From: Dani Eder (firstname.lastname@example.org)
Date: Thu Dec 09 2004 - 16:07:24 MST
> AI research itself has had a poor
> track record, so why do you
> assume future AI research will be more prodigious
> than future nanotech,
> cryonics, biomedical research, etc.?
Hans Moravec has estimated the processor power
required for AI is 10 Tflops. Until a few years
ago no machine was that powerful, and right now
no machine used for AI research (as far as I know)
is that powerful yet. So AI progess has been
held up by lack of suitable hardware.
I believe that if you plot the complexity of the
AI software measured in lines of code or similar
metric vs processor power required to achieve AI,
there will be some curve below which human-equivalent
AI can't be done, and above which it can.
Unfortunately, we have very little idea where that
At one extreme, you could have a program that is
as simple as:
For NEURON = 1 to 10^11
Update state of NEURON
Where NEURON is a sufficiently detailed model of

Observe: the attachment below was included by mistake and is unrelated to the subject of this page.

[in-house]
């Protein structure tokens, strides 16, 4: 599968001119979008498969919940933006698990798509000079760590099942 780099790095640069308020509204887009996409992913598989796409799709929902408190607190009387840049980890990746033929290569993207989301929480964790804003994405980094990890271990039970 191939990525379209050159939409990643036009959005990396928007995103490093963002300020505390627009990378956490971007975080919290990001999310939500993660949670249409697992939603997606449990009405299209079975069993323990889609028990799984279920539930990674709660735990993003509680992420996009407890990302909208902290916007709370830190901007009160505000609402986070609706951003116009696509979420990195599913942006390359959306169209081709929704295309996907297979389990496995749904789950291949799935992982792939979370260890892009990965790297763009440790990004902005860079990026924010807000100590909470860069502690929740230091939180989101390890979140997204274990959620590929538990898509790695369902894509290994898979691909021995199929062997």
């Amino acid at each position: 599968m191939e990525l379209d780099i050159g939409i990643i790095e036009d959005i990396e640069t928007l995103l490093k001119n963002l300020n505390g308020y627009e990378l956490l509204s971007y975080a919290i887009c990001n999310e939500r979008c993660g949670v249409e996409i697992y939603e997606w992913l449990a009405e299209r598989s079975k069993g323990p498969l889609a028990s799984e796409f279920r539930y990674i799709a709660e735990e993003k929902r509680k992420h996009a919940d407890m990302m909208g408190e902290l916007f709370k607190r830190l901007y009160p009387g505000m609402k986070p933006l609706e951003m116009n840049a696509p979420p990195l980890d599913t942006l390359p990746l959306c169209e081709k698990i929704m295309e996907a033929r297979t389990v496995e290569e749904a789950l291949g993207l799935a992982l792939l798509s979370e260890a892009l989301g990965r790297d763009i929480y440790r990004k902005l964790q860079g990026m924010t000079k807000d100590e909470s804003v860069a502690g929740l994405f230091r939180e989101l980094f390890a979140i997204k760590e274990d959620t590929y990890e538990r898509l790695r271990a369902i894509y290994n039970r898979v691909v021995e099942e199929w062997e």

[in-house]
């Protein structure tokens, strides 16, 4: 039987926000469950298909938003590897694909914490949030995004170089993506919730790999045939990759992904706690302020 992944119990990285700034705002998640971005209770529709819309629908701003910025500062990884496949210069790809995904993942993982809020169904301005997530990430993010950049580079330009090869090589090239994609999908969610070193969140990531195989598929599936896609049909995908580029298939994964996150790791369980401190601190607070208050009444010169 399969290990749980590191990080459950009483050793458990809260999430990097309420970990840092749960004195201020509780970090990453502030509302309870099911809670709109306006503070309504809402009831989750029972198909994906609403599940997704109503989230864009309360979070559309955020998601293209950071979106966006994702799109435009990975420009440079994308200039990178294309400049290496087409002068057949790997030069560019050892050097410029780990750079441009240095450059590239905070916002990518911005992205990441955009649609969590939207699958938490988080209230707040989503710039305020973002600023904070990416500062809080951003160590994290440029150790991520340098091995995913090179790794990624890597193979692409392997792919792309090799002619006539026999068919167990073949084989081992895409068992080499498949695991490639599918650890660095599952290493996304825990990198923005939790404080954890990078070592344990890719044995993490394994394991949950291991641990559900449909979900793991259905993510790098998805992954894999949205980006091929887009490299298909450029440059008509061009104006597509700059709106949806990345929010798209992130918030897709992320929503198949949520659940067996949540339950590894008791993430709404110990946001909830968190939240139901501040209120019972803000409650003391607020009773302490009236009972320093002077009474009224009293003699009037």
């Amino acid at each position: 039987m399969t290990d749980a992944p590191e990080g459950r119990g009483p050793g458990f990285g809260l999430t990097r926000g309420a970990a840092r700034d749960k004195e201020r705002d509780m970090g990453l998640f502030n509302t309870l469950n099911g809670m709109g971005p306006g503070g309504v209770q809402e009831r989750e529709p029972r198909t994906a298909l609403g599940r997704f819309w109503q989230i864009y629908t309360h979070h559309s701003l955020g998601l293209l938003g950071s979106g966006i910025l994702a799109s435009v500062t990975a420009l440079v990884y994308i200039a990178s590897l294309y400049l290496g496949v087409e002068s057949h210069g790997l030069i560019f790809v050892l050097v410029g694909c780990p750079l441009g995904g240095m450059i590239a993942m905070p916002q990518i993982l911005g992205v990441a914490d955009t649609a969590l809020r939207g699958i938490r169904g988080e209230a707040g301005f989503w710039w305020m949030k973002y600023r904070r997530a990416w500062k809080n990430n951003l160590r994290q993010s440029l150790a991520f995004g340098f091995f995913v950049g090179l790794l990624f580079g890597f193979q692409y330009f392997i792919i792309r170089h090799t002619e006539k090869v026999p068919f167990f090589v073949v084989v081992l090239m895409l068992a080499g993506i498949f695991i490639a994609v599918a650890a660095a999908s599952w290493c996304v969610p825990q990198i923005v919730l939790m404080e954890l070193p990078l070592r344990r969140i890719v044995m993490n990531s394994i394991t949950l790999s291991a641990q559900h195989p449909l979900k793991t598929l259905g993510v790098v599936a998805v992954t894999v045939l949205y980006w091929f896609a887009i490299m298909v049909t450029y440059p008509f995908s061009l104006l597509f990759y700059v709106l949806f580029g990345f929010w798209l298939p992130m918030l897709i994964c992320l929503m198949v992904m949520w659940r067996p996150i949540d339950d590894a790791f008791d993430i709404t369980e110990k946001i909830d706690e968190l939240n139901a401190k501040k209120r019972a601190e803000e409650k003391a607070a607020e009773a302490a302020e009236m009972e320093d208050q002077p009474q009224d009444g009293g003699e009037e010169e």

human neurons to behave similarly.
I call this the 'brute force' approach, and my
wild-assed gues is that it would require on the
order of 3000 Tflops to run at human real-time
rate, but I wouldn't be surprised to be off by
a factor of 30.
At the other extreme, the size of the software would
dominate the processor power costs when trying to
configure a system (RAM and Disk storage) or would
create data transfer bottlenecks. So beyond some
point it dosn't make sense to try to save processor
power with better software.
An example at the other extreme would be a lookup
table that answers every question that can be asked.
Huge storage requirement, but not very much processor
time to answer any given question.
Looking at developing an AI from another angle, the
human Genome and a Windows XP installation CD have
about the same data storage capacity (~700 MB). The
human genome generates a human intellect, so in theory
a piece of software of similar complexity should
be able to generate an AI. but
But no AI project has come within several orders of
magnitude of the resources Microsoft has used to
develop their operating system, and their product
is still a long way from having the 20 year uptime
it takes a human to mature.
So besides inadequate hardware to date, another
explanation of AI research's poor track record is
inadequate software development resources.
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